Take your pantry to the next level. Supplement the everyday storage staples of dried pasta, beans and canned tomatoes, to name merely three, with some delicious foods that you prepare and put away.
For example, make your own stocks and broths and freeze portions of them for use in a slew of stews and soups. Sure, it’s handy to have some chicken stock in a Tetra Pak around, but it’s even tastier to have some squirreled away in the back of the freezer that you’ve fashioned from scratch.
Today’s recipes are two next-level pantry staples in my kitchen: duck legs that have been roasted in their own fat (called “confit’ by the French, meaning “conserved”) and clarified butter, a particular spin-off of which is called “ghee.”
Duck confit is particularly delicious in wintertime. Added to a stew (or, indeed, to the great cold-weather pork-and-bean pot called cassoulet), its flavors are close to animalistic: terrific, lip-glossing fat; skin as crisp as kettle fries; and deeply flavored meat.
If the sun is out, enjoy it shredded and scattered around some lightly dressed hearty greens, a French bistro classic. If tightly wrapped, duck confit stores well in the freezer for several months.
Ghee is clarified butter that has spent a bit more time on the stovetop than mainline French-style clarified butter. Heating the precipitated milk solids until they begin to taste like Sugar Baby candy makes the ghee itself nutty and deeper in flavor.
It still functions as clarified butter, of course. That is, its smoke point is highly elevated (to around 400 degrees) from plain butter and it is profitably used to sauté fish or vegetables at high heat; as a dip (called “drawn butter”) for shrimp, crab or lobster; as a base for a hollandaise; or as the perfect drizzle for popcorn.
Confit of Duck
Adapted from cooking.nytimes.com, washingtonpost.com and “Gourmet Today” (2009). Makes 6.
- 6 duck legs and thighs, rinsed and patted dry
- 1 mounded teaspoon kosher or sea salt
- 1 teaspoon freshly ground black pepper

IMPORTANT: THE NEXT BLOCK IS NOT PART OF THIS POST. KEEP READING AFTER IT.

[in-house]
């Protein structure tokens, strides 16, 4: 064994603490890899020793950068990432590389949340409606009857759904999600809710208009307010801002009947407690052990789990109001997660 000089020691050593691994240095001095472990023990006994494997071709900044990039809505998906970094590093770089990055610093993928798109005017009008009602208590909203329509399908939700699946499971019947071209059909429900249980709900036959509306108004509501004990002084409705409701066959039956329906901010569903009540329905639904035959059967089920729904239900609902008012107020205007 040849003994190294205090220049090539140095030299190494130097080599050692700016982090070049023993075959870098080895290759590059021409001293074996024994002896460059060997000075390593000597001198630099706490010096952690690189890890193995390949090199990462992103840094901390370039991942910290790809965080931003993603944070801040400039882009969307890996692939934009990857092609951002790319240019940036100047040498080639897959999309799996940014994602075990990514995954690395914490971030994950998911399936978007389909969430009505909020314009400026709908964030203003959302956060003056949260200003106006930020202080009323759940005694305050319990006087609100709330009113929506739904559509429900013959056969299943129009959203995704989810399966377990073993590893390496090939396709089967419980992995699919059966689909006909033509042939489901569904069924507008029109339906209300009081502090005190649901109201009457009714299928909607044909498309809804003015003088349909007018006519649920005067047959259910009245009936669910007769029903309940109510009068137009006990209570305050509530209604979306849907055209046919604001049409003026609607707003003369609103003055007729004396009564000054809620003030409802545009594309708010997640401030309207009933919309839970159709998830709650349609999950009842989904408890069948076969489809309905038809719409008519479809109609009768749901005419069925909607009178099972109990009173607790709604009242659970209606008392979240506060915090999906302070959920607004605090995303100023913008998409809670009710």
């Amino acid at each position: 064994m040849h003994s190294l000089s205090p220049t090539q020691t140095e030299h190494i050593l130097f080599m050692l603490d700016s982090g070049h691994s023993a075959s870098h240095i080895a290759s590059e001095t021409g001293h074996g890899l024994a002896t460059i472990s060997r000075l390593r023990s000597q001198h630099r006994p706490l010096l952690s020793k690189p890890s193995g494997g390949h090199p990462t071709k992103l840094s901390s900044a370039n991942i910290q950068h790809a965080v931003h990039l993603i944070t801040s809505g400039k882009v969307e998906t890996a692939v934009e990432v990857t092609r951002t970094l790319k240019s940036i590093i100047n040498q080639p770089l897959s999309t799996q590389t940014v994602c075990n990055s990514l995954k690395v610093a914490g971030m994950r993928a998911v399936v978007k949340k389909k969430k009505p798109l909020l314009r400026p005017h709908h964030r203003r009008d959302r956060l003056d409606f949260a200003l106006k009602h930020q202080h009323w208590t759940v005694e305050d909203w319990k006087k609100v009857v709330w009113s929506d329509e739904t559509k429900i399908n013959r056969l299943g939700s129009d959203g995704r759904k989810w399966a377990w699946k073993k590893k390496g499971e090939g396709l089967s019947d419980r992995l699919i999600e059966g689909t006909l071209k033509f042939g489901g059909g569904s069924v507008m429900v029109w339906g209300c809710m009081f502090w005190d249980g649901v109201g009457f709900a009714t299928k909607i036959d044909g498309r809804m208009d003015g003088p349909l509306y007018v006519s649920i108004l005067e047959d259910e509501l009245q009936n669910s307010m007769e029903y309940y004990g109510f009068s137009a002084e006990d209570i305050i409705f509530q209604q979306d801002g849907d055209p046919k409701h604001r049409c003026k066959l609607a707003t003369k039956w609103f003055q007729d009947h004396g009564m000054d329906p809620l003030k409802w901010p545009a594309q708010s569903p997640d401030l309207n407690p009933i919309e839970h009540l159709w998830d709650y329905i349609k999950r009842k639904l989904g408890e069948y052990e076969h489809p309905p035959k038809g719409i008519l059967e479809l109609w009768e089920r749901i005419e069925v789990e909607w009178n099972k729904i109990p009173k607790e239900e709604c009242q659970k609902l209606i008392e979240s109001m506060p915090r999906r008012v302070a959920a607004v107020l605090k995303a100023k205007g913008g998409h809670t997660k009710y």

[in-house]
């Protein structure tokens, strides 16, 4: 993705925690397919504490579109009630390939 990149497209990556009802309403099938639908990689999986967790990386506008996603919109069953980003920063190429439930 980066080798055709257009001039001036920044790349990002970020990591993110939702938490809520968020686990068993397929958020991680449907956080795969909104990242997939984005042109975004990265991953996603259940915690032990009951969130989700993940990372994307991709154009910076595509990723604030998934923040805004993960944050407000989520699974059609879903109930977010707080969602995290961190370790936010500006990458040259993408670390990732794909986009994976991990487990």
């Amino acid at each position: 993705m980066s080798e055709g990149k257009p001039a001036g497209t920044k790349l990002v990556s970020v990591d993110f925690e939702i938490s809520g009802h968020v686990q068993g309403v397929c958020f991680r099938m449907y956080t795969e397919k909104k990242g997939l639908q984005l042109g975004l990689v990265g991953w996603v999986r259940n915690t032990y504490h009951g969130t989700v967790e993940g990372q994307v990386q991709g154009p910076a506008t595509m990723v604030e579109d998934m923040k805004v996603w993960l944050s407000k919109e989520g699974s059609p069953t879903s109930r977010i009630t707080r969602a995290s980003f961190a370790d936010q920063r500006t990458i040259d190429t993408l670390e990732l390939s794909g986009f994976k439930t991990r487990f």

- 1 large bay leaf, crumbled into bits
- 10-12 sprigs dried or fresh thyme
Find a non-reactive tray that will accommodate all the duck legs in one layer. Mix together the salt, pepper and bay leaf bits and sprinkle half the mixture onto the tray. Lay the duck legs, fat side down, onto the tray, allowing them to pick up the seasonings on that side. Flip all the legs over, skin side up and sprinkle with the remaining half of the seasonings, Arrange the thyme sprigs evenly over the legs, pushing them down onto the meat.
Cover the tray snuggly with 2-3 layers of plastic wrap and then a layer of heavy-duty foil wrapped around the edges of the tray to keep everything tight. Place the tray, foil side down, in the refrigerator. After 12 hours (or thereabouts), flip the try over and keep in the refrigerator for an additional 12 hours. (The legs may season themselves thusly for up to 72 hours total.)
When ready to confit the duck, heat the oven to 325 degrees. Shake the legs of any clinging seasonings (especially the thyme sprigs) and place each leg, fat side down, in a large oven-proof skillet, fitting all the legs snuggly together. Heat over medium-high heat until their fat begins to render, 15-20 minutes. When about 1/4 inch of fat covers the bottom of the skillet, flip the duck legs over (you may need to scrape under them with a metal spatula to loosen them) and rearrange them all, again snuggly, skin side up.
Cover the skillet with heavy-duty foil and place it in the oven. Roast the legs for 1 hour, rotating the skillet, then roast for 1 more hour, 2 hours total. Remove the foil and roast for an additional 45 minutes-1 hour until the legs are all a deep golden brown. Remove the legs from the skillet and let drain over a brown paper bag or clean cardboard. (Strain and reserve the duck fat for frying, deep-frying or other uses such as flavoring roasted, salted potatoes.)
The legs may keep in the refrigerator for up to 5 days or, if frozen, for up to 5-6 months. To serve them, however, crisp them (from room temperature) in one of two ways: 1. Heat the oven to 450 degrees. Place the number of legs to be served, skin side up, on a baking tray lined with parchment paper or foil. Roast for 20 minutes until the fat glistens on the crisping skin. 2. Cook the legs to be served in a large non-stick skillet set over medium heat, covered, beginning skin side down for 10 minutes, then skin side up for an additional 10-15 minutes.
- 2 cups (4 sticks) unsalted, high-quality butter
In a medium-sized saucepan over medium heat, melt the butter and continue cooking until a layer of milk proteins begins to both float to the top as white foam and fall to the bottom as white sediment. Bring to a boil; the milk proteins on top will froth and foam. (You may skim these if you wish, although in the long run, it is not necessary.)
Lower the heat and continue to cook. The top froth will decompose and fall (unless skimmed). As the water evaporates out of the butter, the boiling will calm and then cease. Being attentive against burning, heat further until the milk proteins on the bottom of the pot turn golden brown. The whole process will take 1 hour or a bit more.
Strain through cheesecloth or a coffee filter into a heatproof container. (The caramelized, browned milk solids may be saved to top ice cream.) Let cool and refrigerate. Ghee will keep up to 6 months, refrigerated.
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